While we all love to eat our veggies fresh from the garden, the overabundance of our crops can and should be reserved for later use. Many herbs and vegetables can be frozen, dried, fermented, canned, or cellar stored so we can enjoy the goodness of our garden year round. Each crop’s qualities are best preserved by different methods. Below is a general guide on recommended preservation methods along with links for more information on particular types of preservation options.


Artichokes can be frozen after steaming or blanching, or they can preserved and marinated in oil. Drying is not recommended for artichoke preservation.

Snap Beans

Snap beans, or green beans as most of us know them, are easily frozen, canned, and/or pickled and canned. Canned Dilly Beans are one of my favorite pickled treats, and are an easy way to preserve snap beans.

Dry Beans

The best way to preserve dry beans is to harvest them after they are fully dry, shell them from their pods and pack them into mason jars. You can also choose to can your dry beans for further convenience later when eating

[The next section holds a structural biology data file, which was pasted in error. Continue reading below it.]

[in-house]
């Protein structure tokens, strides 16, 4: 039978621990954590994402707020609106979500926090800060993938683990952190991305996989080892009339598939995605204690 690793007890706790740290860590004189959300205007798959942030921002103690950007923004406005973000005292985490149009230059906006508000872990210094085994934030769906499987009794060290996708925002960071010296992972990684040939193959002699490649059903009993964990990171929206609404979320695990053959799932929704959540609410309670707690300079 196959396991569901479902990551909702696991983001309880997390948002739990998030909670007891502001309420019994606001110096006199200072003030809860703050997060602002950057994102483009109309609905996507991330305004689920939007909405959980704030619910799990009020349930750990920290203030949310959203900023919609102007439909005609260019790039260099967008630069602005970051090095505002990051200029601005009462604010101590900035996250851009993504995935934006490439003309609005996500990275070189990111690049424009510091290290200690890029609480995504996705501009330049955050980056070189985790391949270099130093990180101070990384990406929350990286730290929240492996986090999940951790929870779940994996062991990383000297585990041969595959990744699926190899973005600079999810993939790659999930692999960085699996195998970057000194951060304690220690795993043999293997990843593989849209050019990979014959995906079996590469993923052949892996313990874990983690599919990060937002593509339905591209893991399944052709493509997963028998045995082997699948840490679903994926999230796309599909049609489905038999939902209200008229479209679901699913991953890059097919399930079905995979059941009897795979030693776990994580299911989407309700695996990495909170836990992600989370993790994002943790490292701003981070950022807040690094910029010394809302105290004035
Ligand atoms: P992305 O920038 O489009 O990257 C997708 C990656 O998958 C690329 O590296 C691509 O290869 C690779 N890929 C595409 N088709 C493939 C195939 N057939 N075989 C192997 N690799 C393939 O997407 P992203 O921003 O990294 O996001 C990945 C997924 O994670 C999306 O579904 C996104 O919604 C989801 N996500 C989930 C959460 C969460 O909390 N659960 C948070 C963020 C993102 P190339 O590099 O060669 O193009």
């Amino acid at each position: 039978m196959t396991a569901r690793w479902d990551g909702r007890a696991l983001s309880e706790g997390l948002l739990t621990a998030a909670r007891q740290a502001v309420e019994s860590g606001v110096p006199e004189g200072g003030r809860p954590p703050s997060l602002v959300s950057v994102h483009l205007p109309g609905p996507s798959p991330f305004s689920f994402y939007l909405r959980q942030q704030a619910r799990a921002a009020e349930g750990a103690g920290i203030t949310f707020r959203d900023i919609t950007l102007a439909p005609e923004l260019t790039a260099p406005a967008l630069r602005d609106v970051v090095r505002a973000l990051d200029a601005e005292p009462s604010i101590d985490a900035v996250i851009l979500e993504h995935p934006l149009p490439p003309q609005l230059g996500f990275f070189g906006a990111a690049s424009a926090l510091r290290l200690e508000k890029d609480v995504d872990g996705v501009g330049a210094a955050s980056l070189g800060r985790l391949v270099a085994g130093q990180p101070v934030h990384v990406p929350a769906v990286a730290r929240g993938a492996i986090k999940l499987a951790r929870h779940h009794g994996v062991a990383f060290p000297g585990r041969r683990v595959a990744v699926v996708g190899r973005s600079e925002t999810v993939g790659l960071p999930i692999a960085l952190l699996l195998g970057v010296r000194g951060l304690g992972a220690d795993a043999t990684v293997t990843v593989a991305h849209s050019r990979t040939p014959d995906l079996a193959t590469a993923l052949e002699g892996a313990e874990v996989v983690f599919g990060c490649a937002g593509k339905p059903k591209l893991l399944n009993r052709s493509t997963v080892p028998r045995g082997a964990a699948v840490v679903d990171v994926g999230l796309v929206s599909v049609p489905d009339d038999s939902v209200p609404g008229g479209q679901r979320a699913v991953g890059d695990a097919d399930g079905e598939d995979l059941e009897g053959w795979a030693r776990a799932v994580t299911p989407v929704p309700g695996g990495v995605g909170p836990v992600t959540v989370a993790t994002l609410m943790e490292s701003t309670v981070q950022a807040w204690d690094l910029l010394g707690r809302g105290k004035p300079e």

Beets are usually canned, pickled, and can also be kept in a root cellar under proper storage conditions for months. Pickling and canning will ensure your winter supply does not go bad. Pickled beets are great in salads, and canned work well in any recipe calling for cooked beets. The greens of the beet can also be blanched and frozen like any other leafy green.


The best preservation method for broccoli is definitely blanching and freezing. Broccoli can be cooked from frozen without loosing much flavor or texture.

Brussels Sprouts

Brussels Sprouts also should be blanched and frozen for best future eating quality.


Depending on the type of cabbage you have you can either ferment it into sauerkraut, or store the heads whole in your root cellar, where the proper storage conditions can make storage varieties last for months into the winter.


Carrots can be canned or stored raw in your root cellar. Many people recommend storing carrots in large plastic bins in single layers, surrounded by sand.

Celery & Celeriac

Celery is another vegetable best used fresh. While it can be frozen for later use, it will only be acceptable in cooked dishes as it looses much of its texture when frozen. Celeriac can also be frozen for use in stews, soups, or mashed root dishes, or it can be grated and fermented with other veggies into a type of kraut.


Chard, like most other leafy greens is best preserved by freezing. Whole leaves and stems can be blanched and frozen, or the chard can be chopped and/or pureed raw and put into ice cube trays for a healthy addition to smoothies.


While Collards are best preserved through freezing, like chard, kale, and Asian greens, it can also be fermented into an interestingly tasty treat.